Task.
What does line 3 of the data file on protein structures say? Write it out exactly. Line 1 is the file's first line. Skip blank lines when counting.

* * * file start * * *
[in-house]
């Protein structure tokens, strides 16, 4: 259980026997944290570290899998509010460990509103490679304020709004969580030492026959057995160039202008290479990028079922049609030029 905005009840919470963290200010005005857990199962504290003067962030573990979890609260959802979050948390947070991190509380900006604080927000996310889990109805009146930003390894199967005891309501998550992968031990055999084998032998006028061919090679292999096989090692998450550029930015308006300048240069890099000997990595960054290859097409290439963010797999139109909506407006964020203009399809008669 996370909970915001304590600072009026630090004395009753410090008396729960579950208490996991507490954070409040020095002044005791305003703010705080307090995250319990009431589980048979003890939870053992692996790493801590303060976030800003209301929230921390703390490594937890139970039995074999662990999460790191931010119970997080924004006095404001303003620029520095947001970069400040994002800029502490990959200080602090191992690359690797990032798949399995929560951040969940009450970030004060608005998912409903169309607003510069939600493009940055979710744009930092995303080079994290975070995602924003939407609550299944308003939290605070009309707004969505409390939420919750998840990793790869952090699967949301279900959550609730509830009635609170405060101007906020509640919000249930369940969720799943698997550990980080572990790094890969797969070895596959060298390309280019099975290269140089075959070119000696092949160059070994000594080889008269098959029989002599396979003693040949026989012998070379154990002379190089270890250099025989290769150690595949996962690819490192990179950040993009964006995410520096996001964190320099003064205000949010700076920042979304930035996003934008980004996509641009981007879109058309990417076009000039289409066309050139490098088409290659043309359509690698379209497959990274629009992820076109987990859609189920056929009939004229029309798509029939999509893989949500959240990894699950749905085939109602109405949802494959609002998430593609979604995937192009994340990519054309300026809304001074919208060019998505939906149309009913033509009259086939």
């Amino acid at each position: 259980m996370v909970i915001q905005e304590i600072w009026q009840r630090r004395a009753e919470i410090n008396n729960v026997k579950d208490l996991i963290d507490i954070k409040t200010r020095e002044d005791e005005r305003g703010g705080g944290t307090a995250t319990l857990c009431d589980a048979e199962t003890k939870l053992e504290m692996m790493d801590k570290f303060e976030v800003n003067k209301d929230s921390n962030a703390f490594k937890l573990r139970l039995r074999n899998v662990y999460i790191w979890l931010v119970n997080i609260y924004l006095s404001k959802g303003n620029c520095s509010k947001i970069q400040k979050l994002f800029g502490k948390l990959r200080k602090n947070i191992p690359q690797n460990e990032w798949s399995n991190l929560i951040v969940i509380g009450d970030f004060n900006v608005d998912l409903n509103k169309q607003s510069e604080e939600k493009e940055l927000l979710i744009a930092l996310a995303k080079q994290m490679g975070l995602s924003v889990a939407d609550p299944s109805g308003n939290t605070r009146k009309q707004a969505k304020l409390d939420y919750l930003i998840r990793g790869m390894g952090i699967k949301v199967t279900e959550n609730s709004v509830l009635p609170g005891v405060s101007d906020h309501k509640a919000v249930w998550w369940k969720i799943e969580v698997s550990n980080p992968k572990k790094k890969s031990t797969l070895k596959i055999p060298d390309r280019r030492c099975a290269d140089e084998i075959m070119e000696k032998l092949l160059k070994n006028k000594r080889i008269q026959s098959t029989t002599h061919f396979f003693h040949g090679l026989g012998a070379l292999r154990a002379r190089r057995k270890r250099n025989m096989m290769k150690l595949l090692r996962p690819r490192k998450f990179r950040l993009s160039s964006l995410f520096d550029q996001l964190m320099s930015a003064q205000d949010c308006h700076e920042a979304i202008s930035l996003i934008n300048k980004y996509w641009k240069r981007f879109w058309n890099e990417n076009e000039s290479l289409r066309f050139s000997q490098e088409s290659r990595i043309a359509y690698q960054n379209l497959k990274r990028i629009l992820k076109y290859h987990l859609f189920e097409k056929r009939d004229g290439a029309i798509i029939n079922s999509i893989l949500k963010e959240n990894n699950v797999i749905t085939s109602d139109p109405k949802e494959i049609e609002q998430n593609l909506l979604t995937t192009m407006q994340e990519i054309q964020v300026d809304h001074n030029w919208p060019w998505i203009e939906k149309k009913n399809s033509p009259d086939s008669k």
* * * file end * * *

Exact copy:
């Amino acid at each position: 259980m996370v909970i915001q905005e304590i600072w009026q009840r630090r004395a009753e919470i410090n008396n729960v026997k579950d208490l996991i963290d507490i954070k409040t200010r020095e002044d005791e005005r305003g703010g705080g944290t307090a995250t319990l857990c009431d589980a048979e199962t003890k939870l053992e504290m692996m790493d801590k570290f303060e976030v800003n003067k209301d929230s921390n962030a703390f490594k937890l573990r139970l039995r074999n899998v662990y999460i790191w979890l931010v119970n997080i609260y924004l006095s404001k959802g303003n620029c520095s509010k947001i970069q400040k979050l994002f800029g502490k948390l990959r200080k602090n947070i191992p690359q690797n460990e990032w798949s399995n991190l929560i951040v969940i509380g009450d970030f004060n900006v608005d998912l409903n509103k169309q607003s510069e604080e939600k493009e940055l927000l979710i744009a930092l996310a995303k080079q994290m490679g975070l995602s924003v889990a939407d609550p299944s109805g308003n939290t605070r009146k009309q707004a969505k304020l409390d939420y919750l930003i998840r990793g790869m390894g952090i699967k949301v199967t279900e959550n609730s709004v509830l009635p609170g005891v405060s101007d906020h309501k509640a919000v249930w998550w369940k969720i799943e969580v698997s550990n980080p992968k572990k790094k890969s031990t797969l070895k596959i055999p060298d390309r280019r030492c099975a290269d140089e084998i075959m070119e000696k032998l092949l160059k070994n006028k000594r080889i008269q026959s098959t029989t002599h061919f396979f003693h040949g090679l026989g012998a070379l292999r154990a002379r190089r057995k270890r250099n025989m096989m290769k150690l595949l090692r996962p690819r490192k998450f990179r950040l993009s160039s964006l995410f520096d550029q996001l964190m320099s930015a003064q205000d949010c308006h700076e920042a979304i202008s930035l996003i934008n300048k980004y996509w641009k240069r981007f879109w058309n890099e990417n076009e000039s290479l289409r066309f050139s000997q490098e088409s290659r990595i043309a359509y690698q960054n379209l497959k990274r990028i629009l992820k076109y290859h987990l859609f189920e097409k056929r009939d004229g290439a029309i798509i029939n079922s999509i893989l949500k963010e959240n990894n699950v797999i749905t085939s109602d139109p109405k949802e494959i049609e609002q998430n593609l909506l979604t995937t192009m407006q994340e990519i054309q964020v300026d809304h001074n030029w919208p060019w998505i203009e939906k149309k009913n399809s033509p009259d086939s008669k």